Macclesfield Silk Museum, Old Park Lane, Macclesfield
Launch of New Display of Macclesfield’s Ancient Egyptian Treasures at The Silk Museum
16 February 2019 - 2020
A ring belonging to Tutankhamun, a statuette of Queen Tiye - one of the most important queens in Egyptian history, and the mummy case of a significant female temple worker called Shebmut, are just some of the stars in a new display that sheds new light on Macclesfield’s own Marianne Brocklehurst and her remarkable collections.
This new display at The Silk Museum will be officially opened by Cllr Lesley Smetham, The Worshipful the Mayor of Cheshire East, at 11.30am on 16th February 2019 and runs until 2020.
The new display explores the connection between Macclesfield’s silk industry and Marianne Brocklehurst’s Egyptian collections. John Varney, Chair of The Silk Heritage Trust, said, ‘We are thrilled that the new research carried out by the museum’s curatorial team, has shown that many objects are even more significant than we thought; and this new display puts many more objects on show so that local people can enjoy more of this important heritage for the town’.
Marianne was the daughter of silk manufacturer John Brocklehurst, Macclesfield’s first MP. Her family’s wealth and social standing provided the resources for Marianne to travel extensively in Europe and the Middle East. In 1873-74 Marianne, along with her companion Mary Booth, her nephew Alfred and servant George, made an epic voyage up the Nile. Throughout this trip Marianne kept a personal diary illustrated with lively watercolours that captures life on the Nile through the eyes of this remarkable Victorian woman.
Marianne Brocklehurst and Mary Booth were life-time companions and were generally referred to as The MBs. They were unconventional women for their time – as a couple they seem to have been uncompromising and determined in their life and work. They collected various objects on their travels around Egypt, but they seem to have had a particular interest in items with a connection to Ancient Egyptian women. On their first trip, they collected the mummy case of a female temple worker, a scarab commemorating the marriage of a non-royal woman to the king, and the scarab of a king’s daughter. Perhaps it was intentional that the MBs, two unusually independent Victorian women, collected so many objects that bear the names, titles and likenesses of unusually independent Ancient Egyptian women.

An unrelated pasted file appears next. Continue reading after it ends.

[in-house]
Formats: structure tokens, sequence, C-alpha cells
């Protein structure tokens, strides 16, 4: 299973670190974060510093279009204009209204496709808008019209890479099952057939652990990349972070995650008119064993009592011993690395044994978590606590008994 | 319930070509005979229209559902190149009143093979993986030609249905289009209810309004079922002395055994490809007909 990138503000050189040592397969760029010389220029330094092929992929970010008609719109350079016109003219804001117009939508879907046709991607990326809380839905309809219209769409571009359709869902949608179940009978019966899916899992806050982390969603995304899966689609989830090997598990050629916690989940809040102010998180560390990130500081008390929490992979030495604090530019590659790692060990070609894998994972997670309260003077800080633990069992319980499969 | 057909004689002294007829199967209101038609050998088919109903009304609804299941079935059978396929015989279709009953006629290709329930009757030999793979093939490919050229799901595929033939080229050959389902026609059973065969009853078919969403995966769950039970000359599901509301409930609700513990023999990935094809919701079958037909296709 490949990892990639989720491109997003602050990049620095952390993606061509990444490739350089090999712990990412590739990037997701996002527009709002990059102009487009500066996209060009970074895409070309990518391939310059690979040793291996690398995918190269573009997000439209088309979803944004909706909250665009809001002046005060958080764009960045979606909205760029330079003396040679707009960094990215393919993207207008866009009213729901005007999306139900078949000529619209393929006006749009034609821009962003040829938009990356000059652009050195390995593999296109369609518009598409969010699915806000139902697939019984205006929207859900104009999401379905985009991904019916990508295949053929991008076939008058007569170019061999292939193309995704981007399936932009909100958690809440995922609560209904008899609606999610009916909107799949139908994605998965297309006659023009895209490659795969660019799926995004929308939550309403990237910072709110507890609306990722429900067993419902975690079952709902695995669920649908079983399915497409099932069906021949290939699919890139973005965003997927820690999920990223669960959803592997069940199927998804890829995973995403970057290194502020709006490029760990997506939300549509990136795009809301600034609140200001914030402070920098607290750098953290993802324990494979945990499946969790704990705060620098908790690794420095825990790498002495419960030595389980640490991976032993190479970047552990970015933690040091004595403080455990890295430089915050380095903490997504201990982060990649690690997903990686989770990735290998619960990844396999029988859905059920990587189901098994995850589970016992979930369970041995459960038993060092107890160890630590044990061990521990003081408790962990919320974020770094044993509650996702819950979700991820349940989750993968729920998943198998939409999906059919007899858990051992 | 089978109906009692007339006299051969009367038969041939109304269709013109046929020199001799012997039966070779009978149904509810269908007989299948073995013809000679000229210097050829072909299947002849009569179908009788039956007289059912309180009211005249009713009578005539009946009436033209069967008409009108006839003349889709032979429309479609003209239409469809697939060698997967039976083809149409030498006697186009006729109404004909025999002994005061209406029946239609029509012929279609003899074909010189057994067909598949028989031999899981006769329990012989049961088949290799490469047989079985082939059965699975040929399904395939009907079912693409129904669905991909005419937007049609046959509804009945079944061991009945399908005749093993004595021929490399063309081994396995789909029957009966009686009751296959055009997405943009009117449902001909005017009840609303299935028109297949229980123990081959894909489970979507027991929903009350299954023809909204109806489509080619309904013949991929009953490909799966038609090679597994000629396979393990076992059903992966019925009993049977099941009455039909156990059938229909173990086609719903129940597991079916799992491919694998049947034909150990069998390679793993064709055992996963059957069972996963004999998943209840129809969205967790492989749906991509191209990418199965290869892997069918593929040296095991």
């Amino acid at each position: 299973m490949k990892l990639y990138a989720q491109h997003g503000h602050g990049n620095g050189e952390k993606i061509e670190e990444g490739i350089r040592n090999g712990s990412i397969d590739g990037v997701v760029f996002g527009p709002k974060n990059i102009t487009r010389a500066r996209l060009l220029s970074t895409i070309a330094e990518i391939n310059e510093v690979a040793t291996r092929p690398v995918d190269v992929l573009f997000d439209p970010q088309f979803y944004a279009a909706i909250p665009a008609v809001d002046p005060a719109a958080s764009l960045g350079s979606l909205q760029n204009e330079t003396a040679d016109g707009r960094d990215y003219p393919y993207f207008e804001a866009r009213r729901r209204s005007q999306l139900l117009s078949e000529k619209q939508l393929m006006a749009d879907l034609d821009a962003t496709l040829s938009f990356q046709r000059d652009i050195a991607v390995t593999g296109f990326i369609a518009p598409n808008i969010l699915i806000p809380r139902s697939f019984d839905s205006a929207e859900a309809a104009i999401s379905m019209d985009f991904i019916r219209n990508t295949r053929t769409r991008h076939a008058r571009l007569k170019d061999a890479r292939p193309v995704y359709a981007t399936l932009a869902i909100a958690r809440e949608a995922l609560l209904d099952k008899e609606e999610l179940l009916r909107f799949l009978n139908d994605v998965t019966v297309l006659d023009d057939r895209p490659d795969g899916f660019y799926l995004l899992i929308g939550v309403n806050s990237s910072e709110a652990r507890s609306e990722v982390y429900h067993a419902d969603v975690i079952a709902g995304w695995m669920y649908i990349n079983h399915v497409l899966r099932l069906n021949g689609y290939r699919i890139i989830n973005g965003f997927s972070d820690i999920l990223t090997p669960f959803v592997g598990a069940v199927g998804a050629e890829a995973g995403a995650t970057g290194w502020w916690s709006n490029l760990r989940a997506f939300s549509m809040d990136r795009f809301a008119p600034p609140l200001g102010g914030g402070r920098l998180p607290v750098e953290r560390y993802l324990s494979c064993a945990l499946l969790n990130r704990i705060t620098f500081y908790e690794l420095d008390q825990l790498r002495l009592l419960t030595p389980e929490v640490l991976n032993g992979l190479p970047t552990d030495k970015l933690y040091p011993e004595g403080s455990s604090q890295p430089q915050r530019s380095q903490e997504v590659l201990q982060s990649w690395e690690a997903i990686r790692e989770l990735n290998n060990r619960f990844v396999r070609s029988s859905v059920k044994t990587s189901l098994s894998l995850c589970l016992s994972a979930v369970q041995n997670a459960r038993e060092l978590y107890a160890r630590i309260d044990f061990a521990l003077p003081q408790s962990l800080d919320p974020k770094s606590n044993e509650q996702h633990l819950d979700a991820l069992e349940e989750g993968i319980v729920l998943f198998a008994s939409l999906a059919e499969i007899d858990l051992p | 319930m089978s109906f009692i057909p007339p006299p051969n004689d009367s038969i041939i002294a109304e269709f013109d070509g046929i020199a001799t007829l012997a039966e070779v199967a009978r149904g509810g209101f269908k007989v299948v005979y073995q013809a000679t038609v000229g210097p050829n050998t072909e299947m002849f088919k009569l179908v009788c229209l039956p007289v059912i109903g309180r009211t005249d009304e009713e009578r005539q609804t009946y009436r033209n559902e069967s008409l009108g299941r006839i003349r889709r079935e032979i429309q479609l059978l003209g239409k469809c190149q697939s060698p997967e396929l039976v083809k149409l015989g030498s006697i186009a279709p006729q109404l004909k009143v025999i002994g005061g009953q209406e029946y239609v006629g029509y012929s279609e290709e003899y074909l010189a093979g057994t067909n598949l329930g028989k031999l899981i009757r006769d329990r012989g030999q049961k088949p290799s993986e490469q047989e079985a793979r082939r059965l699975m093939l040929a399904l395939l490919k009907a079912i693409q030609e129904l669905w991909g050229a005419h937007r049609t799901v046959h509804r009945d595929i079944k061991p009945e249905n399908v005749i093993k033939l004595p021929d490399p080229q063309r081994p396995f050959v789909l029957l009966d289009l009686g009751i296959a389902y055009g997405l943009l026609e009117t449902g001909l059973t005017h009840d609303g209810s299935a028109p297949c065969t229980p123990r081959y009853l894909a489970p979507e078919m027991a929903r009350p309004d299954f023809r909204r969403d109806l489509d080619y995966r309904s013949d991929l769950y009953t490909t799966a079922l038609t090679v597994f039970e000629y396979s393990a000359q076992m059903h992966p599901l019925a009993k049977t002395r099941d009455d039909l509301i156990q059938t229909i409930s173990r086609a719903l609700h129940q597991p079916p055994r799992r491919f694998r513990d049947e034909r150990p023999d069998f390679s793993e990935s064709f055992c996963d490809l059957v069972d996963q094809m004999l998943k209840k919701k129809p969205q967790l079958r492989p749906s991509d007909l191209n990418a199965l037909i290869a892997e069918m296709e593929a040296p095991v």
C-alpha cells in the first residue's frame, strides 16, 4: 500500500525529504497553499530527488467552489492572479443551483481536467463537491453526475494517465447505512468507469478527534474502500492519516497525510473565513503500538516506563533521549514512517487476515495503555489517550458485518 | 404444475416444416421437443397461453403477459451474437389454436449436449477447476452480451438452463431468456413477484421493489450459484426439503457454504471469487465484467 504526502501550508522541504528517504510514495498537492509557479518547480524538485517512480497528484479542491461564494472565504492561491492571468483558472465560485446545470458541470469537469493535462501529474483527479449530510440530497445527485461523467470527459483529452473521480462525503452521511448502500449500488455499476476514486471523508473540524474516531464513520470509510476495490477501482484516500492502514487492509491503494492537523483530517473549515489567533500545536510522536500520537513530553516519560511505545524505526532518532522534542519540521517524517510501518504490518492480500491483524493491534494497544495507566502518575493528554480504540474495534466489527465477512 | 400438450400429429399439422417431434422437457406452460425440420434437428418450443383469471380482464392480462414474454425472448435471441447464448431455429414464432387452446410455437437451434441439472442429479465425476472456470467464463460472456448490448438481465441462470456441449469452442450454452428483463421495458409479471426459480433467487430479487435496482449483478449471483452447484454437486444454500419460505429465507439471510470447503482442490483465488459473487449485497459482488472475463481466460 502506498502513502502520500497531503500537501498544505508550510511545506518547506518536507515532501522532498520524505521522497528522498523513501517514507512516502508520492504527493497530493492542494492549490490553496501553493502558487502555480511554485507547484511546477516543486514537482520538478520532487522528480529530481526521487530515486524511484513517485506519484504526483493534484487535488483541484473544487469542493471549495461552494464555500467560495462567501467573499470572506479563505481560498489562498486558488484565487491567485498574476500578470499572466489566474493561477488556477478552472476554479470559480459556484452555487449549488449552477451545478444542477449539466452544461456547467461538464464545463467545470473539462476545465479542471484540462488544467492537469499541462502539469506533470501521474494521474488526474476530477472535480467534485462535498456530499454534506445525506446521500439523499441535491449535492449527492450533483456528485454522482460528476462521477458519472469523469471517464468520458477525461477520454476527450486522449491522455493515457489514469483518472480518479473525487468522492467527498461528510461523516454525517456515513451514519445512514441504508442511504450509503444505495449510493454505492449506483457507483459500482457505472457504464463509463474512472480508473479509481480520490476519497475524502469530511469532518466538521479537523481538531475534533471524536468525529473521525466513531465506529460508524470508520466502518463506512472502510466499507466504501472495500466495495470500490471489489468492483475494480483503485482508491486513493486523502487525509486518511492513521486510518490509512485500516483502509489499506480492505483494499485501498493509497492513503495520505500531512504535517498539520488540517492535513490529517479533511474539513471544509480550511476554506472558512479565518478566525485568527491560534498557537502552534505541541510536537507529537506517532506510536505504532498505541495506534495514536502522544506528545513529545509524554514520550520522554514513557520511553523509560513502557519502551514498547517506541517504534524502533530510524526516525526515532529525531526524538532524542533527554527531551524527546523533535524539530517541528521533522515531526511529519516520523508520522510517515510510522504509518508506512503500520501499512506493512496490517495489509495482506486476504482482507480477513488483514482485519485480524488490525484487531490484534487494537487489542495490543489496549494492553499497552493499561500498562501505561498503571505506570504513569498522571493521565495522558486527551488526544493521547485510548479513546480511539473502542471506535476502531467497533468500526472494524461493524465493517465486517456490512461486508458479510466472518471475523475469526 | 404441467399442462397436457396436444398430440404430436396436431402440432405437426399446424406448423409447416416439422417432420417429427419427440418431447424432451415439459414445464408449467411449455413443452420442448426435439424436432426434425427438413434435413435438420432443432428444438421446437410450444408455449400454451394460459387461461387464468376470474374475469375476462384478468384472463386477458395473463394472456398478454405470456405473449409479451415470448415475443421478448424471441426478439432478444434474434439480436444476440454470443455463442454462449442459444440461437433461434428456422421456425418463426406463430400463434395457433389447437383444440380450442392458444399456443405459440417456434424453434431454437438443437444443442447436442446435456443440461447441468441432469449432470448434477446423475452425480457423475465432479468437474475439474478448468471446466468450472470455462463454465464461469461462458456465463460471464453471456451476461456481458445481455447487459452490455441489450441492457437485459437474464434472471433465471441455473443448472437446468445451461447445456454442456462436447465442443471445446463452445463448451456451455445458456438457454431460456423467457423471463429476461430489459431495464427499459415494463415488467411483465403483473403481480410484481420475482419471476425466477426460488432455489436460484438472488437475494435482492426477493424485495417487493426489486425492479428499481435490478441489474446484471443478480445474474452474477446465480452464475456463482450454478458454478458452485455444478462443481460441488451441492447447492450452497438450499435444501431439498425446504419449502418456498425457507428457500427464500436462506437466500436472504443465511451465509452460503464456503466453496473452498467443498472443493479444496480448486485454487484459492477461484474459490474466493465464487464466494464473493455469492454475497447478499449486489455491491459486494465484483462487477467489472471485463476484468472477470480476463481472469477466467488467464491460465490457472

A Family Open Day takes place at The Silk Museum on 16th February 2019
11am Welcome & Speeches John Varney, Chair, Silk Heritage Trust and Cllr Lesley Smetham, The Worshipful the Mayor of Cheshire East 11.30am onwards: Come and see the unique diary and notebooks that Marianne Brocklehurst made of her incredible adventures
Learn more about the Tutankhamun Ring and other amazing treasures in the collections
Mummification and Mask-making: Free Family Activities in the School Room
New Makers’ Place Meet the brilliant craftspeople making unique handmade gifts + demonstrations and craft activities All day: New Silk Shop Exquisite silk products – perfect for gifts for all occasions PLUS Egyptian inspired jewellery and souvenirs Coffee and Cake, The Jacquard Café generously supplied by the Friends of Macclesfield Silk Heritage with thanks to Bollington Co-op The Silk Museum admission is now Give What You Can. All donations welcome to support our work.
Grateful thanks to Cheshire East Council for very generously supporting the new displays and the Friends of Macclesfield Silk Heritage
One of Manchester’s greatest mills which stood at the very cusp of the Industrial Revolution is delving deeper into the working conditions of those who lived and worked at Quarry Bank in a new exhibition, ‘A Healthy Profit.’ Opening this month at the National Trust attraction, the exhibition delves into the realities of mill life and the physical, mental and emotional toil that kept the wheels of this industrial powerhouse turning.